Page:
Wells Fargo (WFC) - Get Wells Fargo & Company Report edged lower Monday after the scandal-plagued bank agreed to pay $37 million to settle claims that it overcharged over 700 commercial customers that used its foreign exchange services.
Shares of the San Francisco company were down 0.7% to $47.60 at last check.
Wells Fargo said in a statement that "this past behavior is unacceptable."
The bank allegedly overcharged 771 businesses on foreign-exchange transactions from 2010 through 2017, according to the U.S. Justice Department lawsuit and settlement filed in federal court in New York.
The lawsuit describes a "brazen and wide-ranging fraud."
Some FX sales employees at Wells Fargo received bonuses of more than $1 million a year, according to the lawsuit, while the bank failed to create safeguards and training procedures for how fixed-pricing agreements should be negotiated and implemented.
"As a result of the improper incentives and lack of oversight, a culture developed in which Wells Fargo FX sales specialists were comfortable repeatedly defrauding the bank’s customers,” the complaint said. “FX sales specialists openly discussed and even celebrated transactions resulting in larger FX spreads than agreed to with customers and transactions generating large FX revenue.”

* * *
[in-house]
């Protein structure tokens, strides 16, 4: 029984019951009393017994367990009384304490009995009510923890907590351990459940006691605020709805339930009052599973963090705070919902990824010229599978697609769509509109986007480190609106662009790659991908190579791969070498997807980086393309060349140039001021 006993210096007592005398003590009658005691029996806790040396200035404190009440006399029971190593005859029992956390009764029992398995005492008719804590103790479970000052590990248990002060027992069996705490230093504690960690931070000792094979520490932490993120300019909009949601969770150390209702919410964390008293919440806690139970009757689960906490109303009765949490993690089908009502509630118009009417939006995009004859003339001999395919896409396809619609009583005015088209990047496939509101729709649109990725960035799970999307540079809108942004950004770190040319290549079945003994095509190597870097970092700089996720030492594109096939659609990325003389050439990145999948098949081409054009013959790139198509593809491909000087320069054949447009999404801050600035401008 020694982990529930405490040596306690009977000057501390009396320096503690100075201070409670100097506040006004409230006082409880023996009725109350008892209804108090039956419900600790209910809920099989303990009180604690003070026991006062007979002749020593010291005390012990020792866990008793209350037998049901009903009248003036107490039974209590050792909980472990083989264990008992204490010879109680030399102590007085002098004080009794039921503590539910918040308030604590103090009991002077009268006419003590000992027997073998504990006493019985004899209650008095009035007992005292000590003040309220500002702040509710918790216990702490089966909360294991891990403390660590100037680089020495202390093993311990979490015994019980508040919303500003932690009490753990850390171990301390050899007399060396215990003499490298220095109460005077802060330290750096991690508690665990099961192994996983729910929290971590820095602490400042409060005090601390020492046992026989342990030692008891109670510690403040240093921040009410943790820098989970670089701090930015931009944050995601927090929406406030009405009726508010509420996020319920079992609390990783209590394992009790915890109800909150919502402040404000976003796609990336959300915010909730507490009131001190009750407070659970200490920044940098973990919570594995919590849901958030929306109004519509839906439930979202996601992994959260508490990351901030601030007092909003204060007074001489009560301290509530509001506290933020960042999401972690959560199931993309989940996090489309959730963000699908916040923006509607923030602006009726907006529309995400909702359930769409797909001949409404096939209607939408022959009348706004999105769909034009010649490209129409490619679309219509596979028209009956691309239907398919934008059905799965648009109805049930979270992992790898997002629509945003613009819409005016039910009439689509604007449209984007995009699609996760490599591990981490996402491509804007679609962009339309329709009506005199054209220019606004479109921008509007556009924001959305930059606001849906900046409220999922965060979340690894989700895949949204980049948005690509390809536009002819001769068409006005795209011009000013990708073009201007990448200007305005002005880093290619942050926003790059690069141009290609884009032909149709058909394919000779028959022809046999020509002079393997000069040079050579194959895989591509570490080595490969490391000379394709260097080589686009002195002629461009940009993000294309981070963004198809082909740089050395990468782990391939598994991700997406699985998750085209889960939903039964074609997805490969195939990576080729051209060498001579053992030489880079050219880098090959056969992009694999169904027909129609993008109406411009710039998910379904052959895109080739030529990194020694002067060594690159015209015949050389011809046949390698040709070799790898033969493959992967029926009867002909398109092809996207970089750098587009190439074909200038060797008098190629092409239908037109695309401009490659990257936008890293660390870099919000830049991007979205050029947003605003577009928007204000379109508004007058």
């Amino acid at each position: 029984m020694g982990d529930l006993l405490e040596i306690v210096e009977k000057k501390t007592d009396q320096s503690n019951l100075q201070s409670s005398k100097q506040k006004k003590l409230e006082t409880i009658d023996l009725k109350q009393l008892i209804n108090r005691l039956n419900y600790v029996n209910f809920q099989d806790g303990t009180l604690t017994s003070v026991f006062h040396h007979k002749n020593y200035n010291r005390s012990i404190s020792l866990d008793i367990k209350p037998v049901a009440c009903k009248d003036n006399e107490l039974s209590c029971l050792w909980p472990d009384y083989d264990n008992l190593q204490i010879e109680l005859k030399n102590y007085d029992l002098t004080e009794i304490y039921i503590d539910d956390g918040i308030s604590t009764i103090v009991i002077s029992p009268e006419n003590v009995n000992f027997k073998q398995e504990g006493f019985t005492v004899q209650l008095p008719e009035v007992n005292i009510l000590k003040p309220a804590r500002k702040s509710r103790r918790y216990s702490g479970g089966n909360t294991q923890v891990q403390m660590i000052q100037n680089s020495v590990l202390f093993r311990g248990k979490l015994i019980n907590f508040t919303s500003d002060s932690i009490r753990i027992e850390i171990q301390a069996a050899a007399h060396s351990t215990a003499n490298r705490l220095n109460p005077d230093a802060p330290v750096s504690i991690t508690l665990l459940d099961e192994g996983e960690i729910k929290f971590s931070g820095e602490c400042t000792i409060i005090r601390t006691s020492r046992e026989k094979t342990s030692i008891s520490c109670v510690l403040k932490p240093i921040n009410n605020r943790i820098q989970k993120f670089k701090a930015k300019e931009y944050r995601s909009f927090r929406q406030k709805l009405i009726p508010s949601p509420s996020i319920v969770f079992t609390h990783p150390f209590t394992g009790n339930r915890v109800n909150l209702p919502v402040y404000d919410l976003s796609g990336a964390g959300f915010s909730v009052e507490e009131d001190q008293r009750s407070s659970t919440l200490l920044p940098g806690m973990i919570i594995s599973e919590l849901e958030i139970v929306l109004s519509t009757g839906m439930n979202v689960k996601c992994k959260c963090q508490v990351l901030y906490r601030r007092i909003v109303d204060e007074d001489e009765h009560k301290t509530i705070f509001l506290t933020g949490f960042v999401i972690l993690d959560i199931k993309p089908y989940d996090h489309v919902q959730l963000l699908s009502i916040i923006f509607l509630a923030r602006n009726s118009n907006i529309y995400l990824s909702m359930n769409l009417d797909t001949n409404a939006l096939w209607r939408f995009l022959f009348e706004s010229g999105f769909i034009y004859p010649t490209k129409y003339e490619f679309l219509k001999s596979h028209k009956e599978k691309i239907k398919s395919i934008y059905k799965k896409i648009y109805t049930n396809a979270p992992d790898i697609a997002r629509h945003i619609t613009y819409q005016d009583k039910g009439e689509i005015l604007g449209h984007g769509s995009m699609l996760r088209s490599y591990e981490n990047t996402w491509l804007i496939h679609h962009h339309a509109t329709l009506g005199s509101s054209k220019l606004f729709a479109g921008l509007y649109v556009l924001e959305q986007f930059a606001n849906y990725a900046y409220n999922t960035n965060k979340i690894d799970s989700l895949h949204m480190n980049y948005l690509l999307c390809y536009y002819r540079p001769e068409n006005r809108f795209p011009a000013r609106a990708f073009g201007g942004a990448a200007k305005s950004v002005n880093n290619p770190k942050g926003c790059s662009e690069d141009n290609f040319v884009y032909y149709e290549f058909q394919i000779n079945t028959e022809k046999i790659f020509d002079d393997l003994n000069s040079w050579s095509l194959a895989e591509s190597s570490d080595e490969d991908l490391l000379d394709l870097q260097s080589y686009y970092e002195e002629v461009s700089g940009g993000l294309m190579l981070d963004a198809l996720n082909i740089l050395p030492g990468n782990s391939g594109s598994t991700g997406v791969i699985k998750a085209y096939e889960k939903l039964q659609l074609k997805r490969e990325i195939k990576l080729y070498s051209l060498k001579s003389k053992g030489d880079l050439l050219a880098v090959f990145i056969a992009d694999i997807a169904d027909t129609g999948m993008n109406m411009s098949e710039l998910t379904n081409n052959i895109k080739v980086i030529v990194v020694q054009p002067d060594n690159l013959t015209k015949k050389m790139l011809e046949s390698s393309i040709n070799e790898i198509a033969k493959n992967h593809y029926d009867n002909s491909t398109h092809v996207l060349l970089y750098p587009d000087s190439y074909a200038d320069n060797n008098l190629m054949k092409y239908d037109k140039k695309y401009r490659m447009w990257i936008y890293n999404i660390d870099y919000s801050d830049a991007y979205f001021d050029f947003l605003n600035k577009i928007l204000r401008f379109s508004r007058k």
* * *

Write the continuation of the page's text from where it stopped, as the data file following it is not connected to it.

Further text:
Wells Fargo previously returned $35.3 million to customers as restitution, making its total payout nearly $73 million, court papers show.
The company said in a statement that the settlement "reflects a $37.3 million payment related to pricing issues in our FX business that occurred prior to 2017.
"This past behavior is unacceptable," Wells Fargo said. "Since that time, Wells Fargo has paid approximately $35 million to fully remediate affected clients and extensively reviewed our FX pricing practices and procedures."
The company said it has "significantly improved our business policies, procedures and oversight related to the management and pricing of FX transactions. We remained committed to serving the needs of our FX clients."
The Federal Reserve accepted the bank's overhaul plan in February after the central bank found that Wells Fargo had defrauded customers through techniques such as establishing unauthorized accounts.
Last year, Wells Fargo said it would pay $3 billion to settle investigations by the Securities and Exchange Commission and the Justice Department into the fake-accounts scandal.
Earlier this month, Sen. Elizabeth Warren (D-Mass) urged the Federal Reserve to break up the bank, citing consumer risk.